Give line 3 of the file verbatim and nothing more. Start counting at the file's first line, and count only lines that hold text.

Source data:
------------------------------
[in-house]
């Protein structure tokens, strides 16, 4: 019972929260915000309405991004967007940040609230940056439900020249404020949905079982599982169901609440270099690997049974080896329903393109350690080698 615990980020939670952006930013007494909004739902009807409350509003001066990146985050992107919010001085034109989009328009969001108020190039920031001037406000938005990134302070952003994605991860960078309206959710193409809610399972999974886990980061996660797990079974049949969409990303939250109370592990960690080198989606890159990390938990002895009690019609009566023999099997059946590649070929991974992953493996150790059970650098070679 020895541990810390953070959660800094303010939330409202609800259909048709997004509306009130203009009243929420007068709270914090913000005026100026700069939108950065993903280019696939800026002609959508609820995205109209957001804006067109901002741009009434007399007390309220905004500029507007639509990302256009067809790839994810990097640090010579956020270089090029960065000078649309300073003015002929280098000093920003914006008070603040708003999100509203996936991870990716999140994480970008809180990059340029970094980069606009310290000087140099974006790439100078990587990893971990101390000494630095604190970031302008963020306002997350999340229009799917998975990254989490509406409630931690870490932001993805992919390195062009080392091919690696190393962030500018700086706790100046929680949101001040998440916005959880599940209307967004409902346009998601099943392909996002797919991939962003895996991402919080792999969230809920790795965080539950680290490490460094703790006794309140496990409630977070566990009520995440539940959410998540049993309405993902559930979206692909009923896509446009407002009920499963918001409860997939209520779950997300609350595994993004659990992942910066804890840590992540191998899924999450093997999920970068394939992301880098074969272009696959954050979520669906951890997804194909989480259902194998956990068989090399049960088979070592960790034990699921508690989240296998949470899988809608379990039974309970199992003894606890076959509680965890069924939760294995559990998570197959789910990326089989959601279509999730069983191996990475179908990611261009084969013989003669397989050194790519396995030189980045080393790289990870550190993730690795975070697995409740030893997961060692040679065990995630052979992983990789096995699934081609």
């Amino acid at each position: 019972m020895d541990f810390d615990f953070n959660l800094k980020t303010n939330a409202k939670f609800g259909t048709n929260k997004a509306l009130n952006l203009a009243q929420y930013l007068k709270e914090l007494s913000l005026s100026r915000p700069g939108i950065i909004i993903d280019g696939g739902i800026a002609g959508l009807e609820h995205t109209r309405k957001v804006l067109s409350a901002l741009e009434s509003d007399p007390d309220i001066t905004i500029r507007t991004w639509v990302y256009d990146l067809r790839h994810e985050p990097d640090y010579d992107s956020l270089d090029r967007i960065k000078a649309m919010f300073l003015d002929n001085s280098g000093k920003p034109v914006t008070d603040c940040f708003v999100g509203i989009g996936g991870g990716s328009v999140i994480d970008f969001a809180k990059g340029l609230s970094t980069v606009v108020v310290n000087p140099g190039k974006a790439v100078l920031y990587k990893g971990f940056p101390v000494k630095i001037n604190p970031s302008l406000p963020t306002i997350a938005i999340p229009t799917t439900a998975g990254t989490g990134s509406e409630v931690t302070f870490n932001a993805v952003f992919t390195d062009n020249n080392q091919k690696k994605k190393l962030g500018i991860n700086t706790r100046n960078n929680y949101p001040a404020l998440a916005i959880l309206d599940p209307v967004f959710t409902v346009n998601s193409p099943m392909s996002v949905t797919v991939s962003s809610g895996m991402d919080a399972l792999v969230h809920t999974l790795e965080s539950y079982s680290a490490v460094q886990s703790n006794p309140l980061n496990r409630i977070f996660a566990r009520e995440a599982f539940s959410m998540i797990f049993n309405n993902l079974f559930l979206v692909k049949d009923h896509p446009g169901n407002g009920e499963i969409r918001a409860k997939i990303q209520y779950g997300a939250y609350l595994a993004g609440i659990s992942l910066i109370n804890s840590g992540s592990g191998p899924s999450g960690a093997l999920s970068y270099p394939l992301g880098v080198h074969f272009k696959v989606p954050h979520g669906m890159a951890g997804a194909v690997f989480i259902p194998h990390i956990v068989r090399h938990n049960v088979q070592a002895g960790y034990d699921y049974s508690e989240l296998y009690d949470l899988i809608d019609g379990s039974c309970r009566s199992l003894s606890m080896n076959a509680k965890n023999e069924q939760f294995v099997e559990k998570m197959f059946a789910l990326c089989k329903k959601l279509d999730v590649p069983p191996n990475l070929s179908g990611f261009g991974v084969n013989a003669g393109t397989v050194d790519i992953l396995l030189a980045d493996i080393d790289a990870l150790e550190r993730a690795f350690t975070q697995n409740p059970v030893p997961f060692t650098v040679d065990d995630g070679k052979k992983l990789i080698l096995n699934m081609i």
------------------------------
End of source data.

């Amino acid at each position: 019972m020895d541990f810390d615990f953070n959660l800094k980020t303010n939330a409202k939670f609800g259909t048709n929260k997004a509306l009130n952006l203009a009243q929420y930013l007068k709270e914090l007494s913000l005026s100026r915000p700069g939108i950065i909004i993903d280019g696939g739902i800026a002609g959508l009807e609820h995205t109209r309405k957001v804006l067109s409350a901002l741009e009434s509003d007399p007390d309220i001066t905004i500029r507007t991004w639509v990302y256009d990146l067809r790839h994810e985050p990097d640090y010579d992107s956020l270089d090029r967007i960065k000078a649309m919010f300073l003015d002929n001085s280098g000093k920003p034109v914006t008070d603040c940040f708003v999100g509203i989009g996936g991870g990716s328009v999140i994480d970008f969001a809180k990059g340029l609230s970094t980069v606009v108020v310290n000087p140099g190039k974006a790439v100078l920031y990587k990893g971990f940056p101390v000494k630095i001037n604190p970031s302008l406000p963020t306002i997350a938005i999340p229009t799917t439900a998975g990254t989490g990134s509406e409630v931690t302070f870490n932001a993805v952003f992919t390195d062009n020249n080392q091919k690696k994605k190393l962030g500018i991860n700086t706790r100046n960078n929680y949101p001040a404020l998440a916005i959880l309206d599940p209307v967004f959710t409902v346009n998601s193409p099943m392909s996002v949905t797919v991939s962003s809610g895996m991402d919080a399972l792999v969230h809920t999974l790795e965080s539950y079982s680290a490490v460094q886990s703790n006794p309140l980061n496990r409630i977070f996660a566990r009520e995440a599982f539940s959410m998540i797990f049993n309405n993902l079974f559930l979206v692909k049949d009923h896509p446009g169901n407002g009920e499963i969409r918001a409860k997939i990303q209520y779950g997300a939250y609350l595994a993004g609440i659990s992942l910066i109370n804890s840590g992540s592990g191998p899924s999450g960690a093997l999920s970068y270099p394939l992301g880098v080198h074969f272009k696959v989606p954050h979520g669906m890159a951890g997804a194909v690997f989480i259902p194998h990390i956990v068989r090399h938990n049960v088979q070592a002895g960790y034990d699921y049974s508690e989240l296998y009690d949470l899988i809608d019609g379990s039974c309970r009566s199992l003894s606890m080896n076959a509680k965890n023999e069924q939760f294995v099997e559990k998570m197959f059946a789910l990326c089989k329903k959601l279509d999730v590649p069983p191996n990475l070929s179908g990611f261009g991974v084969n013989a003669g393109t397989v050194d790519i992953l396995l030189a980045d493996i080393d790289a990870l150790e550190r993730a690795f350690t975070q697995n409740p059970v030893p997961f060692t650098v040679d065990d995630g070679k052979k992983l990789i080698l096995n699934m081609i």